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Yet Another Super Fruit To Add To Your Luscious List | Amoils.com

Mango on a wooden table. Selective focus If the grape is the “queen of fruits” then this super fruit is the “king of fruits” with its unique flavor, texture and great health promoting properties. The only downside is that it can be rather messy to eat! But more on that later in the post. The mango is the summer fruit in question, which started life in India but is now widely distributed across the world in most continents. The national fruit of India, it is considered to be the food of the gods and an important symbol of love, wealth, fertility and even immortality. In India, the leaves of mango trees are used in wedding ceremonies to ensure that the couple bears many children. Might not be such a good idea with the world's burgeoning population. An unripe mango will have a smooth green skin but as it ripens, the skin turns to golden orange or orange-red, with an inside orange-yellow fiber-rich flesh. Some varieties have been developed to have none or less fiber content in recent decades – probably to cater to people's preferences.

All the good things for you in mangoes

  • Mango fruit is rich in pre-biotic dietary fiber, vitamins, minerals and poly-phenolic flavonoid antioxidant compounds. These compounds help to protect against breast and other cancers.
  • Mango fruit is an excellent source of Vitamin A for maintaining healthy mucus membranes and skin, together with flavonoids like beta-carotene, alpha-carotene and beta-cryptoxanthin which are essential for good eye health.
  • Fresh mango is a good source of potassium helping to control both the heart rate and blood pressure.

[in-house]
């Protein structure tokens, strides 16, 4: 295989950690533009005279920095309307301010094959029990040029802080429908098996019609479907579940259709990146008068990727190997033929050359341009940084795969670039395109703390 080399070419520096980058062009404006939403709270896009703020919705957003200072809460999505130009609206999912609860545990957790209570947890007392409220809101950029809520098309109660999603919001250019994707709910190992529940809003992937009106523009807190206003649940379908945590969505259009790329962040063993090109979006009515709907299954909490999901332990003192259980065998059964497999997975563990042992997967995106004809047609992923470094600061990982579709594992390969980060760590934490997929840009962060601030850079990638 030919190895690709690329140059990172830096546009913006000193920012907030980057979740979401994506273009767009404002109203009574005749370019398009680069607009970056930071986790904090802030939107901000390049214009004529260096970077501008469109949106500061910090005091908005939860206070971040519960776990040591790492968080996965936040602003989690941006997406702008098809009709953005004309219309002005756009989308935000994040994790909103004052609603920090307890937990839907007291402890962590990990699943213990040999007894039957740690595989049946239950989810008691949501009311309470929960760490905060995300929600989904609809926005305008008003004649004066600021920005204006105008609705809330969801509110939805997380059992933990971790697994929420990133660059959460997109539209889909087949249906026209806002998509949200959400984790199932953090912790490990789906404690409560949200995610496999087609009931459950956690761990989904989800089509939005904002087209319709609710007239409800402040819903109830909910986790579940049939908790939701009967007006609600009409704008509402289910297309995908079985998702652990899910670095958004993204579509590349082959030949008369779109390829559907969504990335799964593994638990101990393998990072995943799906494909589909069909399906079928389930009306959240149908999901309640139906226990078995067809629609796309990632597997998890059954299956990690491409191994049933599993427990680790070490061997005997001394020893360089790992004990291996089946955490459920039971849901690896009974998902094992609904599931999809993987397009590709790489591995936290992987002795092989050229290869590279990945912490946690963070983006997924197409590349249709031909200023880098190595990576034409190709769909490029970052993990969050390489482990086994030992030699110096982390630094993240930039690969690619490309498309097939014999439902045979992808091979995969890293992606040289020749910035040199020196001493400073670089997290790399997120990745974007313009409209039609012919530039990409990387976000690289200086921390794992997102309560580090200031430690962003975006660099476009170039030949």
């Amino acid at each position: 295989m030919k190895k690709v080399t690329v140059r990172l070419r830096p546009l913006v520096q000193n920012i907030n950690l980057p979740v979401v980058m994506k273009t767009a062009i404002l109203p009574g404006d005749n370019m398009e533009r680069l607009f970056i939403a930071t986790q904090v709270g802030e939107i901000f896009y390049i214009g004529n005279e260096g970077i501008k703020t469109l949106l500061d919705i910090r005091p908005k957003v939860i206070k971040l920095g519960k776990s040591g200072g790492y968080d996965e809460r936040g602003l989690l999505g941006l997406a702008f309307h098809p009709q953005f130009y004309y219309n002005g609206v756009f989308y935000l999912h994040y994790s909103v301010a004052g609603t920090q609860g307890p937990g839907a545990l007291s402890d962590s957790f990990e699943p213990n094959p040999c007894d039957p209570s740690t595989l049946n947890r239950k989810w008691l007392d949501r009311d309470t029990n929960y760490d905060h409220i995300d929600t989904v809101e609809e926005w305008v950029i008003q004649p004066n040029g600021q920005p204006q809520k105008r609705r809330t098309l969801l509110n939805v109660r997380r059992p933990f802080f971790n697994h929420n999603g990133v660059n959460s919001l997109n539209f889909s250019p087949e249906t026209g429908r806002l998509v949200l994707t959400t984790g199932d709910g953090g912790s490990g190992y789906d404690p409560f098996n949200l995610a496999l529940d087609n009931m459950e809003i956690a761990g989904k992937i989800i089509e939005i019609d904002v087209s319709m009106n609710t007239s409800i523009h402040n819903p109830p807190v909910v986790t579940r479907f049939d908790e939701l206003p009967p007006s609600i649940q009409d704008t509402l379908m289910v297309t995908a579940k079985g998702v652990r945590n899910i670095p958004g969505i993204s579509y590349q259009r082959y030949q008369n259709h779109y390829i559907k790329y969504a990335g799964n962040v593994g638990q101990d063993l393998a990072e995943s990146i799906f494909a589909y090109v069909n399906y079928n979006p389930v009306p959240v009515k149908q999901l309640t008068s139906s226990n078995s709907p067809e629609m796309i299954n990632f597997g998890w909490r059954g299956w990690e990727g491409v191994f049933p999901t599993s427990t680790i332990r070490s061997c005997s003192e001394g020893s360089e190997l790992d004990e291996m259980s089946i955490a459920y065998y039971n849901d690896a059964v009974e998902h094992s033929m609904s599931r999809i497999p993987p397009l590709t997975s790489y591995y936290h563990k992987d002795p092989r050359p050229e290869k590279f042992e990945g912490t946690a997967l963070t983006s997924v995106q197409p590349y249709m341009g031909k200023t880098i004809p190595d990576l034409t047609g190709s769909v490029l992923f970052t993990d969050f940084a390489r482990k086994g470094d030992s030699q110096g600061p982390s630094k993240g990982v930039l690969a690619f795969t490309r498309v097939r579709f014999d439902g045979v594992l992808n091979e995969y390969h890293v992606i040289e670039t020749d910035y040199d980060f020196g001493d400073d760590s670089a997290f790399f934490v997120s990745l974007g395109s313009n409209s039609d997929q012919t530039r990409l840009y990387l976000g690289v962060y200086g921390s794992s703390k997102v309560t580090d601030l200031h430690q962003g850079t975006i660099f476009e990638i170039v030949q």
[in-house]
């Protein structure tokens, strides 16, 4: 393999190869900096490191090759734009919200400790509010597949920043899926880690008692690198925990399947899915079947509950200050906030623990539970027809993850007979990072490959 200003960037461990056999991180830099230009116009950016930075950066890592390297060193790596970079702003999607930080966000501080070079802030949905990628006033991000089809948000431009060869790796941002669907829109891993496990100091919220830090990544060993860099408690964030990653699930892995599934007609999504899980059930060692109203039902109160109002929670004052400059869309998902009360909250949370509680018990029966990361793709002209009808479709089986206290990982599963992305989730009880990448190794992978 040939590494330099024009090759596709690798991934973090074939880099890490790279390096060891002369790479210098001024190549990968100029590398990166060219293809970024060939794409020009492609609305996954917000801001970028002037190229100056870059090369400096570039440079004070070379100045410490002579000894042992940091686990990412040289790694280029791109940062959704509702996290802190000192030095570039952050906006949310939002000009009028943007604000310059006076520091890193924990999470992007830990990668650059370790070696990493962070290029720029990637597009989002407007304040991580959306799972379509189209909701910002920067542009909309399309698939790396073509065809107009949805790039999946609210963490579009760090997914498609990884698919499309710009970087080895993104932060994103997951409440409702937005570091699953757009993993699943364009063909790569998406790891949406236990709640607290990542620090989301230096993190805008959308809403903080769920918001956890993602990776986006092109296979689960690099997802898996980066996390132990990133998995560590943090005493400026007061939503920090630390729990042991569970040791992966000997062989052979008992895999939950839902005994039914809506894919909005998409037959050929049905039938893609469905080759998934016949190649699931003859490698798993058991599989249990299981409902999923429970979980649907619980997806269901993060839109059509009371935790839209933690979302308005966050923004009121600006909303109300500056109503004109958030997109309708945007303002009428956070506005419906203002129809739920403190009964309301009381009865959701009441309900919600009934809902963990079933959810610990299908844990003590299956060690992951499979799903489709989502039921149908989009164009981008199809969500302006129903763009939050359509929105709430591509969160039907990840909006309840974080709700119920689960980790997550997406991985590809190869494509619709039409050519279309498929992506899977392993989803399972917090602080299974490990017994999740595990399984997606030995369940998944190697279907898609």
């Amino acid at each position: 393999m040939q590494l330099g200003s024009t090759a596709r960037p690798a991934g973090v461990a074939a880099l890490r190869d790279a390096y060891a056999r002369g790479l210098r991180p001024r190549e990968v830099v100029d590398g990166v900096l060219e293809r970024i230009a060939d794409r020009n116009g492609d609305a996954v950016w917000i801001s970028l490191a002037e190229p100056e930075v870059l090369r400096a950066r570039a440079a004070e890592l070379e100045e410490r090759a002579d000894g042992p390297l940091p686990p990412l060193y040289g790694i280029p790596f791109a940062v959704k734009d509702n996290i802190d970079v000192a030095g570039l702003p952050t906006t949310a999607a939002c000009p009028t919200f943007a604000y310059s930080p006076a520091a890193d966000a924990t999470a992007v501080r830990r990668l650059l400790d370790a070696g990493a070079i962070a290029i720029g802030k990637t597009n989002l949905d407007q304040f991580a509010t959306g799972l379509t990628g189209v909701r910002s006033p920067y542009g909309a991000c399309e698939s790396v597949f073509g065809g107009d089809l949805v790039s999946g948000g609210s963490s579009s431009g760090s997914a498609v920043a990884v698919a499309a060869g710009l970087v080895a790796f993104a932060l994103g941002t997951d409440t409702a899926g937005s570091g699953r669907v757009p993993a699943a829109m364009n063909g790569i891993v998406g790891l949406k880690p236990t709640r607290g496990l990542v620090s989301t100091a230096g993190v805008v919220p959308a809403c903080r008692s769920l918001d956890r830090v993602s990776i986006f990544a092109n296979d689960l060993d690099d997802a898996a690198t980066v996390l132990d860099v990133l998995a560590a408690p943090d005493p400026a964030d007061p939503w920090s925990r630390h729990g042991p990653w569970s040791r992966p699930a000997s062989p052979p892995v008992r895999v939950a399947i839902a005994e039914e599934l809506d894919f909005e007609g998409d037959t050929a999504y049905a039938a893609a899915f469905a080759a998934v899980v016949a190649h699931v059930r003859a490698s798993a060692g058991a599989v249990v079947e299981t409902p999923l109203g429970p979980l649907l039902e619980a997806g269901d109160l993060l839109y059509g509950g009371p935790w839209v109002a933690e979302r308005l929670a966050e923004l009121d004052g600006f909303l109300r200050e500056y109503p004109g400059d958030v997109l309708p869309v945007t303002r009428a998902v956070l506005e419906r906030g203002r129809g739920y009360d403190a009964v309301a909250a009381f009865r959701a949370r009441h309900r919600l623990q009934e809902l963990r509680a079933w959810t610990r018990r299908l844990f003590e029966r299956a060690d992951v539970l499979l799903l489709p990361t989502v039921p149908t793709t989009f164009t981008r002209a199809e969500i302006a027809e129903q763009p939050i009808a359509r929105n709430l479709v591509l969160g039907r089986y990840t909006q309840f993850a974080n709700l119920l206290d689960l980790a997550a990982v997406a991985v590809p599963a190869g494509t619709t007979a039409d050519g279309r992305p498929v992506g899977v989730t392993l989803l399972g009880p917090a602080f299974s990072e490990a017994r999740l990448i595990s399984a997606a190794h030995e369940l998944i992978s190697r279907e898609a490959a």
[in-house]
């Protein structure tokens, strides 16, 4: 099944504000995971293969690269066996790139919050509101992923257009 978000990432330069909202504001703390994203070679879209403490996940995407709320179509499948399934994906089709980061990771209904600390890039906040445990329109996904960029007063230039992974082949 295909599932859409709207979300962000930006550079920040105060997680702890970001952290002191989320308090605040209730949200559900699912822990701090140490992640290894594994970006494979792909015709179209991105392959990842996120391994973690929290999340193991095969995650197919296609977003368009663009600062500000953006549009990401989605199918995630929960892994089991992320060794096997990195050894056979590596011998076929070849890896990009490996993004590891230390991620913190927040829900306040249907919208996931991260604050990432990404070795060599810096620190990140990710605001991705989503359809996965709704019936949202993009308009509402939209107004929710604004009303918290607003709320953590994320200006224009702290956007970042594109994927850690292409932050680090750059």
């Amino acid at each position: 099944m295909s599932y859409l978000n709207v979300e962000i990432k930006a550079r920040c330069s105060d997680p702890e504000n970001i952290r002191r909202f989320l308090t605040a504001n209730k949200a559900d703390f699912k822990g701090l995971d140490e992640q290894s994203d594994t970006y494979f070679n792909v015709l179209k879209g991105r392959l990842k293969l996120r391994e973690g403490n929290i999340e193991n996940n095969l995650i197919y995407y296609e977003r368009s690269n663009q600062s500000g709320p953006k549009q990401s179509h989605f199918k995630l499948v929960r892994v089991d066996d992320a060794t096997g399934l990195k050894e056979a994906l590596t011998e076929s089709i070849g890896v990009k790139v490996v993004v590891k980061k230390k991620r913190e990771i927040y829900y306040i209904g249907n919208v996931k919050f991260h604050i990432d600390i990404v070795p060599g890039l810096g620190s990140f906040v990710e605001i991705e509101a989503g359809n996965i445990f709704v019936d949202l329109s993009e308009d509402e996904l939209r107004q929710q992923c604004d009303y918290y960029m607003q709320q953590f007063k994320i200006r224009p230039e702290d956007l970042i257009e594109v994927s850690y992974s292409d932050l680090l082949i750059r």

• Mangoes are low in calories and fat and especially rich in the protective vitamins B6, C and E plus they contain moderate amounts of copper which is a co-factor for many vital enzymes. Copper is also required for the production of red blood cells.
  • This super fruit will boost your immune system and contains natural antidotes to digestive ailments.

Choosing and preparing mangoes

When choosing a mango, pick one that is plump and heavy for its size and it should be fragrant when held close to the nose. If you'll be using the mango right away, you will want to find a ripe one. Mangoes are ripe when you can indent them slightly with your thumb. Unripe (but not green) mangoes will ripen in a few days when left on your counter. Refrigerate a ripe mango to make it last longer. If you end up with a rather ripe mango, use in recipes requiring pureed pulp or follow this idea. With enough pressure to mash the mango's insides, but not so much that you break the skin, start squeezing and rolling the mango until it feels like the flesh inside is broken down. Cut off the top of the mango and then suck out the pulp and juice with a wide straw for a fun mango smoothie. Children love to do this.

Two ways to prepare mangoes

I love to eat mangoes fresh and raw and I wash my hands before and after peeling them with my paring knife and cutting off slices until I reach the large flat seed in the center. Others prefer to place the mango with one flat side resting on the cutting board before slicing lengthwise along the flat side next to the seed. They turn the mango over and repeat on the other side to give them two halves of mango pulp in the skin before carefully cutting a cross-hatch pattern through the mango pulp down to the skin. You can use a small spoon to eat the cubes of fruit or put into a bowl. Cut the remaining fruit attached to the seed and add to your bowl.

Each fresh mango will yield about 1 cup of diced mango

Of course there are loads of mango recipes including mango chutney, mango lassi, mango cubed and topped with chopped mint or chili, mango sliced and layered on grilled cheese, mango served with coconut sticky rice, mango served with cayenne pepper and a pinch of natural salt, mango salsa or spicy mango sauce.

Just one word of warning

In rare cases, very sensitive people can get a rash from handling mango peel and being exposed to its juice. This is because the mango contains a very small amount of irritant (similar to, but much less than, poison ivy). But usually anyone affected in this way can still enjoy the fruit, provided some one else does the peeling.   Source http://www.epicurious.com/articlesguides/blogs/editor/2010/03/six-favorite-ways-to-eat-a-mango-.html#ixzz283F8T1zj